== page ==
Better by far, and more accurate, to remember that the band led by Bing Crosby’s younger brother was built around a core of New Orleans musicians, whose shared background and affinity determined its musical direction.
Historically, New Orleans jazzmen away from home shared a bond, a camaraderie, that seemed to transcend class, education, politics, even race. Meeting in New York, Chicago, or Los Angeles, they were often simply homeboys together, carrying their environment with them in a way that seemed to render differences among them irrelevant, or at least secondary. It may be that way with musicians from St. Louis, Boston, or San Antonio, but not to that degree: and on the evidence it’s anything but that with New Yorkers.
Crescent City jazzmen seemed to recognise one another, even gravitate toward one another’s company both on and off the stand. When clarinettist Joe Darensbourg, a Creole, says of guitarist Hilton “Nappy” Lamare, a white, “if everybody was like Nappy Lamare this would be an awfully nice world,” he’s talking New Orleans. The sight of Eddie Miller and Kid Ory crawfishing together in a stream on the outskirts of Los Angeles says less about race relations or social ecumenism in jazz than about their shared home town and its ways.
In this connection the Bob Crosby band has a strong cognate, perhaps even a forebear, in the great Luis Russell Orchestra of 1929-30. Henry “Red” Allen on trumpet, bassist George “Pops” Foster, drummer Paul Barbarin, and clarinettist Albert Nicholas had known each other back home, and they were at the heart, musically and socially, of an extraordinary band. Others, such as Russell himself (born in Panama but raised in New Orleans), Georgia-born trombonist J.C. Higginbotham, and Bostonian saxophonist Charlie Holmes, quickly got (as the title of one of their best records put it) “Feelin’ The Spirit.”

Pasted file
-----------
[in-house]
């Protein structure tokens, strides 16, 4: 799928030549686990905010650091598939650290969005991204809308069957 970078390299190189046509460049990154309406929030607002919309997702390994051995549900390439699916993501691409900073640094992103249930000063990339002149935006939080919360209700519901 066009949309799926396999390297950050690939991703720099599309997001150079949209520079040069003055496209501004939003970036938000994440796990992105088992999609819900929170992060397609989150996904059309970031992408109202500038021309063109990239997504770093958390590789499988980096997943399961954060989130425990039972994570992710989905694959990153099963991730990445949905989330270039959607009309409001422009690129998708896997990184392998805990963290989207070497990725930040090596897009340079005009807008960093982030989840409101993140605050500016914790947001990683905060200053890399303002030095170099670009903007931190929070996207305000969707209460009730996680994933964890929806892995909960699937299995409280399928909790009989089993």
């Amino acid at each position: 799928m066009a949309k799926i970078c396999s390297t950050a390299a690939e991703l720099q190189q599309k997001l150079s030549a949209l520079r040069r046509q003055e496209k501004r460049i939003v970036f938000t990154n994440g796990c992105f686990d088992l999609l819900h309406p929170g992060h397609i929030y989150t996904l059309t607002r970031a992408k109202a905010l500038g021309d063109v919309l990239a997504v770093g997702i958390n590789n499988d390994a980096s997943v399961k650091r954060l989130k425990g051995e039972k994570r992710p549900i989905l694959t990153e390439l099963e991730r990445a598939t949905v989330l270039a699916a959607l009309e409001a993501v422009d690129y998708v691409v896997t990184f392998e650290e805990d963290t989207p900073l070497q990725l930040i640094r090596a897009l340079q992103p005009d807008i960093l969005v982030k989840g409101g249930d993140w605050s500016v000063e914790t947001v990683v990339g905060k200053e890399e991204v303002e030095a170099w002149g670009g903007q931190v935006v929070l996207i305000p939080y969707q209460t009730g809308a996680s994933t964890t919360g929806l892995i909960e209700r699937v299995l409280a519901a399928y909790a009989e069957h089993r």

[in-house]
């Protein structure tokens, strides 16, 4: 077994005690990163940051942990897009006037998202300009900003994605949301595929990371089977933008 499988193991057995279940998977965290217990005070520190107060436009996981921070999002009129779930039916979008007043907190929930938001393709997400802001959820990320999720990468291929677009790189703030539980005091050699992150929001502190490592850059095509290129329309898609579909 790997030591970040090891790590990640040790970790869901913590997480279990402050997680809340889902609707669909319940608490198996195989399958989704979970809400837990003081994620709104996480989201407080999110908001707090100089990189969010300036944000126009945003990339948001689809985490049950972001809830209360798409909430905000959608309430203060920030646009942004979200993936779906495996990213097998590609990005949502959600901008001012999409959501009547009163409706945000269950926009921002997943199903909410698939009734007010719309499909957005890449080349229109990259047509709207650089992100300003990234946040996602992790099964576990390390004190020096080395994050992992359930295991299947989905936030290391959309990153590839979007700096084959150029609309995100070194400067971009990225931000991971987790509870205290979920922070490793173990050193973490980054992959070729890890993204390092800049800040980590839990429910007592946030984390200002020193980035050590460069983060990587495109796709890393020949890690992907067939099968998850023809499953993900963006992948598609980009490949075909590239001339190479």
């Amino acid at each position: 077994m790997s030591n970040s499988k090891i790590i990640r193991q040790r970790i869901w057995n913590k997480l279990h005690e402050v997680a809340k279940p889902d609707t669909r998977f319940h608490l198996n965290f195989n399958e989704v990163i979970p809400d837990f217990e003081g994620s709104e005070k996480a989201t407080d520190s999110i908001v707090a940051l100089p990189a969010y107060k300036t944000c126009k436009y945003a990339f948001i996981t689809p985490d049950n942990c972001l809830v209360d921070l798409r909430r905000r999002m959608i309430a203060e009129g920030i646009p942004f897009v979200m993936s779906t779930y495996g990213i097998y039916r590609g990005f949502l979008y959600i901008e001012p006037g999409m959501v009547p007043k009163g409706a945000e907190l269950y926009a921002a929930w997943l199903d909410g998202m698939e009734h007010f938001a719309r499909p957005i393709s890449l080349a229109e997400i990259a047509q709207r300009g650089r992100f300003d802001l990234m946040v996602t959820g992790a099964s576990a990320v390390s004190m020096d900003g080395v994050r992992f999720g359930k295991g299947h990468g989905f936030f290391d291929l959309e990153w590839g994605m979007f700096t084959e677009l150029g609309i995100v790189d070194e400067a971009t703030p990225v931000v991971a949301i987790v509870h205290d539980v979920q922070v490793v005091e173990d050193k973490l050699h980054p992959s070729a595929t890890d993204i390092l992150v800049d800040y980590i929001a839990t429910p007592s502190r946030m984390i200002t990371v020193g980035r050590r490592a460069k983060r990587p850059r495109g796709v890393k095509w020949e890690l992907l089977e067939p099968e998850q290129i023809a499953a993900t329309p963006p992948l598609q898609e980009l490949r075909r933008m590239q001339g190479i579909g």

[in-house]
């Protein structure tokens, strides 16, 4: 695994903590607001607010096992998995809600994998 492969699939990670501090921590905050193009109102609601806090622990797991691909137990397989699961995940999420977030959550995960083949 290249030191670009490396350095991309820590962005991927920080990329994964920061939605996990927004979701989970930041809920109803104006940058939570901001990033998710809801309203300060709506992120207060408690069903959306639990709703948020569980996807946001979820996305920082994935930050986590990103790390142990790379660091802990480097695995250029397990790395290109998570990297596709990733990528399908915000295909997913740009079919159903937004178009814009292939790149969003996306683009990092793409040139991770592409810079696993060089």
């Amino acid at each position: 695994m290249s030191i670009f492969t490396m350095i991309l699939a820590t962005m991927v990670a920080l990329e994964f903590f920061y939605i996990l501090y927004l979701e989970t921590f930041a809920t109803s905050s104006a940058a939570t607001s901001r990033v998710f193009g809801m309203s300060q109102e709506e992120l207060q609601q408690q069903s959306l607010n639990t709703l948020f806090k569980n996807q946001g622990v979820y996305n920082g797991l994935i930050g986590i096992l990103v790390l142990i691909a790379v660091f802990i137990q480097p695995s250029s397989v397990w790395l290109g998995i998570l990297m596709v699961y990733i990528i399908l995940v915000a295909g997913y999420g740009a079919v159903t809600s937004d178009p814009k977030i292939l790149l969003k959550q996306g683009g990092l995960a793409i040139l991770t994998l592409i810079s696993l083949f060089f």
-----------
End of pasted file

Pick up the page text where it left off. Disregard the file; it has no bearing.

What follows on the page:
Like the Russell band, the Crosby unit had New Orleans musicians — Lamare, drummer Ray Bauduc, tenor saxophonist Eddie Miller, and, slightly later, clarinetist Irving Fazola — at its core, alongside a cadre of avid fellow-travellers, among them Long Islander Haggart, Kentucky-born clarinetist Julian “Matty” Matlock, and Missourian John “Yank” Lawson on trumpet.
As with the Russell band, Crosby’s men were never in any doubt or disagreement about what they wanted to play and how they would do it. Even with a slightly larger instrumentation than Russell’s, they were doing what they’d known “down home.” In this connection, all the Miller-Lamare banter about “po’ boy” sandwiches and other local delights that opens the Crosby record of “Way Down Yonder in New Orleans” tells its own affectionate story. As the guitarist put it in a 1940 interview, “white musicians as well as the colored seem to have the right ideas down there.”
Whatever it was, and by whatever name its music was known, the band had sparkle, spontaneity, and lift and left a legacy of distinctive records, which have easily withstood the shifting winds of musical fashion.